Pushing back against bullying on Catholic social media

Basilian Father Thomas Rosica, CEO of Salt and Light Television Network in Canada and an English-language assistant to the Holy See Press Office, speaks May 11 during the 25th annual observance of World Communications Day in Brooklyn, N.Y.

In recent years some Catholic watchdog groups have led campaigns against church institutions and individuals who work within them that have had the effect of ruining careers, disrupting lives and generating unjustified tension within the Catholic community. Catholic service entities have been the frequent but not the only targets of these critics. These efforts have been typified by extreme rhetoric and relentless bullying on social media—ignoring beams, compulsively seeking splinters—and church bureaucracies have in some cases acceded to their pressure tactics.

Thomas Rosica, C.S.B., founding chief executive officer of Canada’s Salt and Light Media Foundation, delivered the keynote address during the Brooklyn Diocese’s observance of World Communications Day on May 11. He pulled no punches in condemning this unfortunate phenomenon and the broader problem of a Catholic web of anger and accusation. “The character assassination on the Internet by those claiming to be Catholic and Christian has turned it into a graveyard of corpses strewn all around,” he said. Father Rosica deplored “the obsessed, scrupulous, self-appointed, nostalgia-hankering virtual guardians of faith” who “resort to the Internet and become trolling pontiffs and holy executioners.”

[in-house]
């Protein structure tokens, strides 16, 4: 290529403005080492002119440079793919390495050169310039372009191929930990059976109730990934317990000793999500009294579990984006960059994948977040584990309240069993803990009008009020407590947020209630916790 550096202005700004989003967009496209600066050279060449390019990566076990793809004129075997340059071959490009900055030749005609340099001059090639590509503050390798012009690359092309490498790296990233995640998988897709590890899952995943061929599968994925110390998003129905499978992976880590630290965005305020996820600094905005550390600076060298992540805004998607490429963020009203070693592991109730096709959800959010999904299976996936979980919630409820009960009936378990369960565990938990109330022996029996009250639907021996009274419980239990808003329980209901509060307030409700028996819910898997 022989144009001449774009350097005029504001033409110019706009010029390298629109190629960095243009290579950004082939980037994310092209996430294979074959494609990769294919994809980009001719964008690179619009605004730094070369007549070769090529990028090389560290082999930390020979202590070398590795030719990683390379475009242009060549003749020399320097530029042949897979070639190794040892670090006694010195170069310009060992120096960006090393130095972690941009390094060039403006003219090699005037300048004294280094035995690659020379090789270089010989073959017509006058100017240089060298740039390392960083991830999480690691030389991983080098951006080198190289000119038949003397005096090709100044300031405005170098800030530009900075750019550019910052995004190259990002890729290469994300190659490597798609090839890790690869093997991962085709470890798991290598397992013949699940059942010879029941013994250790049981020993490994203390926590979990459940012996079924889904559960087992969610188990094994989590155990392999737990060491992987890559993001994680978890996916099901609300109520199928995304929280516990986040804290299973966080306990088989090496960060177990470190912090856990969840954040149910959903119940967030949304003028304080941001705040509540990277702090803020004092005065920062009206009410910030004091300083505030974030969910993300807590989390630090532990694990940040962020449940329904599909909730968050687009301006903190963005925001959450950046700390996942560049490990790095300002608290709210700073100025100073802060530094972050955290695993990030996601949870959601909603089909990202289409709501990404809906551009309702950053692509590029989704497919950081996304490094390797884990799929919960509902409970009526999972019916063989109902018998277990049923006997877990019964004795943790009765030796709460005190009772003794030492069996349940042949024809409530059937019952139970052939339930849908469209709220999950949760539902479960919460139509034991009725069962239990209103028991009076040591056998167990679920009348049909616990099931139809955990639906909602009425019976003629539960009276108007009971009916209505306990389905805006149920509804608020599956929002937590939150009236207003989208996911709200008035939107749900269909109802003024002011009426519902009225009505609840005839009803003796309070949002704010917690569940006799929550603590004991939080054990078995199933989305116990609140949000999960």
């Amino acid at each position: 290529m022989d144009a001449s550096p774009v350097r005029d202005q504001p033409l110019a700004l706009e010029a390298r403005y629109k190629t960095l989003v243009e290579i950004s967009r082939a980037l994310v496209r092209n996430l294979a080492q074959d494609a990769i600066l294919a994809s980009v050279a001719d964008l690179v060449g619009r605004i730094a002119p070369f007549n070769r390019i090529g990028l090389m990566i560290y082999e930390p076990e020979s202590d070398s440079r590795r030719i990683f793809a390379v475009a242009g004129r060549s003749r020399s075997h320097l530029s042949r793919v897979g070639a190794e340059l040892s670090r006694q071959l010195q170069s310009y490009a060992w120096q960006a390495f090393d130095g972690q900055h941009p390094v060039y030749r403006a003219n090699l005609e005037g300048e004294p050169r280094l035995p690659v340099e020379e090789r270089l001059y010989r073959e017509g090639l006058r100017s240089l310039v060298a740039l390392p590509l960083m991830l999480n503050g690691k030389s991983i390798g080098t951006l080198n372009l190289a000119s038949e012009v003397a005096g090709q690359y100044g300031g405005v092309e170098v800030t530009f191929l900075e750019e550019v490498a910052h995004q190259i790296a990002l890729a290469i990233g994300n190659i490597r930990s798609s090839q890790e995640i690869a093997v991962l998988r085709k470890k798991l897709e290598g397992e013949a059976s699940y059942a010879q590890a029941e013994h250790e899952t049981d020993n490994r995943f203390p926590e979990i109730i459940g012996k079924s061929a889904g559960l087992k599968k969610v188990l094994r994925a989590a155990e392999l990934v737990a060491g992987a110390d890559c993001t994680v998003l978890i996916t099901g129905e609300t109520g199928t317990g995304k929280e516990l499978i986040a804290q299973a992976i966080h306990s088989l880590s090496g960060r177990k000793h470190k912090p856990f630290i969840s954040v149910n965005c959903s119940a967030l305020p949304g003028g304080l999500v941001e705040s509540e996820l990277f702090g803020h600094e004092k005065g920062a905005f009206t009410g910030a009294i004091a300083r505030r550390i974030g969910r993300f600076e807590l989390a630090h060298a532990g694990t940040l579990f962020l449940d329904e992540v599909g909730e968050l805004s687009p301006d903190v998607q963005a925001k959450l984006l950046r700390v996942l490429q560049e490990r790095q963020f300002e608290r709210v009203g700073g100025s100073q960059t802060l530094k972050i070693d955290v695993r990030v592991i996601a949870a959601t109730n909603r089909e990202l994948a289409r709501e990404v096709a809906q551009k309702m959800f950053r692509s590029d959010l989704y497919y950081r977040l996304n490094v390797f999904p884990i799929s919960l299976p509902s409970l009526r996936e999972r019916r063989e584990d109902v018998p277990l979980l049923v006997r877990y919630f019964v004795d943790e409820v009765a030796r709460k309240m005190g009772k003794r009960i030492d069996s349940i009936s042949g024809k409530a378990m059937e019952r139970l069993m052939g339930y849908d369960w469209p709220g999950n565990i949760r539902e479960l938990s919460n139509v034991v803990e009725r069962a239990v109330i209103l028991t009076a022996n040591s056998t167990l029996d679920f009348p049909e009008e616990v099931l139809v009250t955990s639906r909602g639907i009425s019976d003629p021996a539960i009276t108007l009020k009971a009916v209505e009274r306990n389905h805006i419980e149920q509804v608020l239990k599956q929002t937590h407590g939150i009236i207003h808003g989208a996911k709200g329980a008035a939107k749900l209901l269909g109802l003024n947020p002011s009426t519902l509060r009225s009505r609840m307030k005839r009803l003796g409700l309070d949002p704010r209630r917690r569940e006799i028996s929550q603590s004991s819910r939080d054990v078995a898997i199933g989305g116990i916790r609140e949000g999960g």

His words will no doubt only provoke those he is criticizing. He should not have to stand alone in doing so. In this Year of Mercy, Catholic communicators have a special responsibility to model the merciful relationships they seek to encourage in others. Debate, even fierce debate, in the church should not be unwelcome; but charity and esteem for the person—not rhetorical stratagems bent on personal destruction—should typify our dialogue.

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Luis Gutierrez
1 year 4 months ago
Some traditionalist bloggers are ferocious, especially when dealing with matters of human sexuality and defending the male-only priesthood. Do they really believe that Ordinatio Sacerdotalis is a dogma of the Catholic faith? But it is not entirely their fault. Patriarchal conditioning is deeply rooted and hard to overcome, even more so when it is reinforced by 2000 years of ecclesiastical patriarchy.
1 year 4 months ago